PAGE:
By Stephen Eisenhammer, Senior Contributing Reporter
RIO DE JANEIRO, BRAZIL – Having replaced two executives at the end of April, there are rumors of more to come, as Petrobras´ CEO, Maria das Gracas Foster, begins to oversee changes at the top of Brazil’s state-run energy giant after taking control in February. Refining chief, Paulo Roberto Costa, and Renato Souza Duque, Petrobras’ engineering chief, were replaced by Jose Carlos Cosenza and Richard Olm on April 27th.
Then, last Thursday, May 3rd, Edison Lobão, Minister for Mining and Energy, suggested on the sidelines of a conference in Brasília that Chief Financial Officer Almir Barbassa and international director Jorge Zelada would also likely be replaced.
Petrobras quickly refuted Lobao’s comment, saying that Barbassa is not in line to be replaced. “Petrobras is not considering the substitution of Chief Financial Officer and Investor Relations Director Almir Barbassa,” the company said in a statement.
Apart from displaying a seeming lack of coordination between the state and the CEO of the energy company it majority owns, some consider Zelada’s name significantly absent from the Petrobras’ refutation. The implication by some speculators is that his time at the company may be coming to an end.
In general the moves have been welcomed by the market, with widespread feeling that changes were needed with former CEO Sergio Gabrielli having surrounded himself with highly politicized executive appointments during his near seven years in charge. Notably, Gabrielli has now moved into the political arena and is expected to run for state governor of Bahia state in 2014.
Industry sources also told the Rio Times that the replacements have generally been welcomed inside the company, although the notion that the appointments are somehow less political is questioned. “When Lula was in power he put his people at the top, now it’s Dilma and she’s doing the same thing,” one source said.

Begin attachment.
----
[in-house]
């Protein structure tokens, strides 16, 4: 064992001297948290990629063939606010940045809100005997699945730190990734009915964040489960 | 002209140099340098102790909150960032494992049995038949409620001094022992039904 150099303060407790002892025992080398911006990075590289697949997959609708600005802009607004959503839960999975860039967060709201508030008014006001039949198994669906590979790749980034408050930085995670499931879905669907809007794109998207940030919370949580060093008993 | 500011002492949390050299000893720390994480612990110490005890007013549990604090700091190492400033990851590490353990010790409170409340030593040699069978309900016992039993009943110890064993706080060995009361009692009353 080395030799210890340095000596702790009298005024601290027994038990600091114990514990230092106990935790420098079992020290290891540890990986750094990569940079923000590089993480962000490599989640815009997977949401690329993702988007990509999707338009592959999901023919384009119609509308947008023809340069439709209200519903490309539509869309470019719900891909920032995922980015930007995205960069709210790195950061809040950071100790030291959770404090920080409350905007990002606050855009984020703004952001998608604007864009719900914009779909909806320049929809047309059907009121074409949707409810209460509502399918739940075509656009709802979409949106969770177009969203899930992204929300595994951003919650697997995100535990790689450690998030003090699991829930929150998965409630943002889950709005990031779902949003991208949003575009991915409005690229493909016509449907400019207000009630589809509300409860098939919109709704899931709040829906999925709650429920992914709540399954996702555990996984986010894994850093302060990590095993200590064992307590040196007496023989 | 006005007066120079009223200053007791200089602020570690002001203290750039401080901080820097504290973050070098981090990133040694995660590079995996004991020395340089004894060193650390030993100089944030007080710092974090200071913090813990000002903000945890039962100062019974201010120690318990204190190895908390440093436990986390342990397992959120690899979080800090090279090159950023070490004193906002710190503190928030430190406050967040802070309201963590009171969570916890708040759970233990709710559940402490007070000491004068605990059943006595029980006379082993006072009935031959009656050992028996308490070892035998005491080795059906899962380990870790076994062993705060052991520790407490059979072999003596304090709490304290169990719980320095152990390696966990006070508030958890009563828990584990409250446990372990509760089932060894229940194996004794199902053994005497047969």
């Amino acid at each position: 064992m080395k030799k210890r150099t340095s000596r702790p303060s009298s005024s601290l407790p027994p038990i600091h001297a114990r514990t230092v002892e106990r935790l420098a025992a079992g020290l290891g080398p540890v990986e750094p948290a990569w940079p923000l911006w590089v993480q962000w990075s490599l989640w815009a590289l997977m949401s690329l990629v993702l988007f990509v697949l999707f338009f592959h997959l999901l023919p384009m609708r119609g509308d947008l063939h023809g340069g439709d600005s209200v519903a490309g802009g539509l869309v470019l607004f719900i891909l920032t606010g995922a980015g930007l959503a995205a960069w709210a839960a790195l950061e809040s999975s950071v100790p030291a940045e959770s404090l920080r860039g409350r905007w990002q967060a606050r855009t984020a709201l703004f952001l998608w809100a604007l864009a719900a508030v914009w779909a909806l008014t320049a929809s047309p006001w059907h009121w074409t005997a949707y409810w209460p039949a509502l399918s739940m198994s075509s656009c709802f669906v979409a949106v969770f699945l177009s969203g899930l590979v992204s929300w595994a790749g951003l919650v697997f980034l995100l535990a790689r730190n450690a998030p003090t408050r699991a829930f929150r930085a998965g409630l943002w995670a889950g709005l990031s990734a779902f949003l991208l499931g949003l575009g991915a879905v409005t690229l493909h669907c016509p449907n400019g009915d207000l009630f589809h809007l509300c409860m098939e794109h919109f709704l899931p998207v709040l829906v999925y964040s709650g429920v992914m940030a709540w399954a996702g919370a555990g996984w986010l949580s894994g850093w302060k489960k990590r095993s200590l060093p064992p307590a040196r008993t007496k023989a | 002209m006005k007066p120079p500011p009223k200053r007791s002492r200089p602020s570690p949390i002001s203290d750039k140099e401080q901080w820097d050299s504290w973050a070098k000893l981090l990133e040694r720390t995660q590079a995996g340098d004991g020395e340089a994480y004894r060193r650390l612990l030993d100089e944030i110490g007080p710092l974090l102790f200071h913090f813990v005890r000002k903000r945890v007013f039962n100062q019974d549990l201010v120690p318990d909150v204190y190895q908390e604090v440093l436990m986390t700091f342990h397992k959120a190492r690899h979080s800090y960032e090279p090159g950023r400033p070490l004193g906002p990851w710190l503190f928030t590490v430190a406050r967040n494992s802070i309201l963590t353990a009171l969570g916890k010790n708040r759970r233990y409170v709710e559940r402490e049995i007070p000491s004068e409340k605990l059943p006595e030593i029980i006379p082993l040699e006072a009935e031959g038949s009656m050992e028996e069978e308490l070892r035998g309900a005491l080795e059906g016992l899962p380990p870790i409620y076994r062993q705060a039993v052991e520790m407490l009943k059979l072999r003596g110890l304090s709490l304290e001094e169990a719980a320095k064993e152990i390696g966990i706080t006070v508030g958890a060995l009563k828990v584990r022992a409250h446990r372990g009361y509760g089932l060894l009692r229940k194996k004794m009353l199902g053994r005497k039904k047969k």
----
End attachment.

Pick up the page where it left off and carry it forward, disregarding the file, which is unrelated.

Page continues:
However, importantly the executives being selected are cut from a different cloth. Whereas under the Lula and Gabrielli partnership the appointments were managers who shared their leaders’ political vision, the focus under Rousseff and Foster has shifted to the promotion of practical Petrobras engineers without obvious political leanings.
The shift mirrors the needs of the company. Having embarked on the largest investment plan of any energy company in the world this decade, expecting to spend US$224.7 billion for the period between 2011-2015, Petrobras is in need of results to show this massive splurge is working.
So far production has not risen dramatically and the increased investments are putting downwards pressure on the company’s share price and worrying investors. March was another disappointing month with production of oil and gas in Brazil at 2.3 million equivalent barrels per day, down 4.2 percent on March 2011 and eight percent from February, according to data released by the company.
The new appointments are designed to place increased emphasis at the top on production and developing the thirty to fifty billion barrels of oil that lie beneath the pre-salt.